When the Soviet Union was dissolved in 1991, newly independent states emerged.
These new borders meant that all of a sudden people found themselves on the wrong side – foreigners in a country they called their home, but were unable to prove or formally claim as such.
The United Nations refugee agency estimates that at least 280 million people lost their citizenship during the formation of post-Soviet republics, including in Kazakhstan, Tajikistan, Turkmenistan, Uzbekistan, and Kyrgyzstan.
Nearly 30 years later, thousands across the region live without any legal trace – many of them having inherited their statelessness from their parents.
Azizbek Ashurov is a Kyrgyz lawyer, and founder of the Ferghana Lawyers Without Borders association. He has spent more than a decade fighting for the rights of thousands of stateless people in his country.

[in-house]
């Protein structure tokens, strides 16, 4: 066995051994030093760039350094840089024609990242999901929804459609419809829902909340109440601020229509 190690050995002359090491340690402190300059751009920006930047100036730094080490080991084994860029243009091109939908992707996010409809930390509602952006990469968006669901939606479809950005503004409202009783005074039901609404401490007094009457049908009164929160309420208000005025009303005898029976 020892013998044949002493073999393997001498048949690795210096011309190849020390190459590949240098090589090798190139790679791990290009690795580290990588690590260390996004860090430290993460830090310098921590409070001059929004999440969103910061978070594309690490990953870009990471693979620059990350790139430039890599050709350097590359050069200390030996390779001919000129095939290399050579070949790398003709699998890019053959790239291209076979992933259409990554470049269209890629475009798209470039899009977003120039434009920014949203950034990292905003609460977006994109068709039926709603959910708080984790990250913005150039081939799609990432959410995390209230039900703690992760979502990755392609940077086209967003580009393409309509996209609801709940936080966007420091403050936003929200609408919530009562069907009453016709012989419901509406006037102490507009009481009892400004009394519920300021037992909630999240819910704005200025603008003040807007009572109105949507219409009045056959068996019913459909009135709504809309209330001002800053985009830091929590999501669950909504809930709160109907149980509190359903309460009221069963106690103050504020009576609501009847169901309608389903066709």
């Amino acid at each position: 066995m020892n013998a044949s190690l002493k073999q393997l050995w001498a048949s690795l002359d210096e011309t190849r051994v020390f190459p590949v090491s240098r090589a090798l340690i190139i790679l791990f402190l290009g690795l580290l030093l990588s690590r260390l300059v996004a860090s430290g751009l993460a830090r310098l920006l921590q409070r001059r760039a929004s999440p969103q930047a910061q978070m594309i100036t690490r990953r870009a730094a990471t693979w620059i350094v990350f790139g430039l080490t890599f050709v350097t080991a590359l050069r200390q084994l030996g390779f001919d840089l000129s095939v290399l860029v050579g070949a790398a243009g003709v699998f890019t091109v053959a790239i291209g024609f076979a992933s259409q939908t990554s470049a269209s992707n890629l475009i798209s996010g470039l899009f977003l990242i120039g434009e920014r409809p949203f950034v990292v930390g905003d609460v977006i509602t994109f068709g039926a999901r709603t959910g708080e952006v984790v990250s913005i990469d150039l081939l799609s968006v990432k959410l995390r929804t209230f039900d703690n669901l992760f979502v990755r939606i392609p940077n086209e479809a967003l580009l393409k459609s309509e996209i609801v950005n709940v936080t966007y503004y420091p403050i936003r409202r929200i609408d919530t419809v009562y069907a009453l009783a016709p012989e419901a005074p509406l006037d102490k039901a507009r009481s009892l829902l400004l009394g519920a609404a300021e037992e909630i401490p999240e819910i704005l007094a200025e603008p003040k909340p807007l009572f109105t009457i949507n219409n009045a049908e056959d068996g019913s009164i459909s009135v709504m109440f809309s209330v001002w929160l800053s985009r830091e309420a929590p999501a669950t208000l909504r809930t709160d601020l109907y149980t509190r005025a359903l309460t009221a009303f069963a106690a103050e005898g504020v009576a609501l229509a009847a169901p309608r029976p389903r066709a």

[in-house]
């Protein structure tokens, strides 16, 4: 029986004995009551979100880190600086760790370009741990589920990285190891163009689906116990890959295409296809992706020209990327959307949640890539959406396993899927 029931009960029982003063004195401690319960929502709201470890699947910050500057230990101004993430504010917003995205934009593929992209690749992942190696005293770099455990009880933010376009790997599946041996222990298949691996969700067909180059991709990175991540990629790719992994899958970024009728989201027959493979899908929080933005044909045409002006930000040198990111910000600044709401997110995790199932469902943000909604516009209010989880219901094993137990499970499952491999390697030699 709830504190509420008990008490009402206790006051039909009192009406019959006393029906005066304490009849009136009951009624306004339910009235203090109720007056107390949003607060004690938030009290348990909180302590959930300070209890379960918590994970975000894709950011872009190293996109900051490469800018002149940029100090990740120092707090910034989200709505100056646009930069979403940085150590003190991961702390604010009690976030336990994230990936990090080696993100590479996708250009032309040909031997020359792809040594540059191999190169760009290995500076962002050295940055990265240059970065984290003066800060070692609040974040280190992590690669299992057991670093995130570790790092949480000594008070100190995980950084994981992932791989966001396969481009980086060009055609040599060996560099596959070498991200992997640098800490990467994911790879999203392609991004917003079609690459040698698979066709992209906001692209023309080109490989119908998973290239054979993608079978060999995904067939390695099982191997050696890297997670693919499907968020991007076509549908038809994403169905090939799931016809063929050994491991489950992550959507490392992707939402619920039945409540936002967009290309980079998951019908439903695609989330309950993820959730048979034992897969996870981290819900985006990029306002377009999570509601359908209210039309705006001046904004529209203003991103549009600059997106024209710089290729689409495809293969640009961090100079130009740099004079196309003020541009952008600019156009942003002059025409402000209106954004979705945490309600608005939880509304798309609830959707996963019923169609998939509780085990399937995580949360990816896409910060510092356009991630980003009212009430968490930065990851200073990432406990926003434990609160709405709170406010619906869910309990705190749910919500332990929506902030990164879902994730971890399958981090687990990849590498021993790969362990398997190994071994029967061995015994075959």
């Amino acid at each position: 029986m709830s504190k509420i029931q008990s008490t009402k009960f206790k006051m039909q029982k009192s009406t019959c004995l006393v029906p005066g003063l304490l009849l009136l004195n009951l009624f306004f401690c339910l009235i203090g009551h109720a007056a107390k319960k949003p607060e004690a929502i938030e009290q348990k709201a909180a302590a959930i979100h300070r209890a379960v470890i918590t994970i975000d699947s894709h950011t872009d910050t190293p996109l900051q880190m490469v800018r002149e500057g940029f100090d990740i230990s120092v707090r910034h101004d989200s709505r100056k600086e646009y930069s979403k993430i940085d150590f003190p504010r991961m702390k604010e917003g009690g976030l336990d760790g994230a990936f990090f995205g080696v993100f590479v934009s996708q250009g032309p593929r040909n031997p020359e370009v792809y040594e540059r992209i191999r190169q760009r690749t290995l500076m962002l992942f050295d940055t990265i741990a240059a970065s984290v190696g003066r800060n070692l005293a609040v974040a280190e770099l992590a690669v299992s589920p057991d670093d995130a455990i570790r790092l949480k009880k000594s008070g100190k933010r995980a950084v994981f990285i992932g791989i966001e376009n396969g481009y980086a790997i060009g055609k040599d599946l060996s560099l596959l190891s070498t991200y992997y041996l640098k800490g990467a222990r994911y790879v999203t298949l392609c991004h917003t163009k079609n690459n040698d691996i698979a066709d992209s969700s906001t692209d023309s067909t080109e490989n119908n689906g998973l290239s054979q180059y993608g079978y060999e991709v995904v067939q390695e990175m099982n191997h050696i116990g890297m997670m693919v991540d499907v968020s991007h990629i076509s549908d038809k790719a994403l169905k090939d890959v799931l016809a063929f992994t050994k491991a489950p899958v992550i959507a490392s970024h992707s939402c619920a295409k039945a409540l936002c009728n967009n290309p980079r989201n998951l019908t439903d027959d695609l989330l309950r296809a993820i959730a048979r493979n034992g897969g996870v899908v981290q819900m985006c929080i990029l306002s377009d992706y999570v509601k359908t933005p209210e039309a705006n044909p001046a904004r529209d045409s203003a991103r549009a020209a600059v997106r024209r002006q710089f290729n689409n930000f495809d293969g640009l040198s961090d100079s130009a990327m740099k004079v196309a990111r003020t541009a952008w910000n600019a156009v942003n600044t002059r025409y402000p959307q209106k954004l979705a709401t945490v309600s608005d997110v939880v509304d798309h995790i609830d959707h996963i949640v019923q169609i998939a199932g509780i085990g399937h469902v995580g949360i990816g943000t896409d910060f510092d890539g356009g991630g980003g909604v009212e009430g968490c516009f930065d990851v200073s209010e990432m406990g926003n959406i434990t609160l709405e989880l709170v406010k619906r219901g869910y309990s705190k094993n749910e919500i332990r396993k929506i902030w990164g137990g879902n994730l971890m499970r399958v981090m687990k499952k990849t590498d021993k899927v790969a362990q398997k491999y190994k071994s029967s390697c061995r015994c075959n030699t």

To access those in need, Ashurov and his team first had to figure out how many people lacked legal identity, and find ways to help them. With an estimated two-thirds of Kyrgyzstan’s six million people living in rural areas, the team spent much of their time in the hills and villages of the Ferghana valley which spreads across parts of Uzbekistan, Tajikistan and Kyrgyzstan.
The work has had an effect.
The NGO has helped more than 10,000 stateless people in Kyrgyzstan gain citizenship, and some 2,000 children now have access to education, health and a more promising future.
Kyrgyzstan is now a leading example of how statelessness can be eradicated – there are no more known cases of people living there without a legal identity.
Talk to Al Jazeera travelled to Kyrgyzstan to meet Ashurov and some of the people he has helped.
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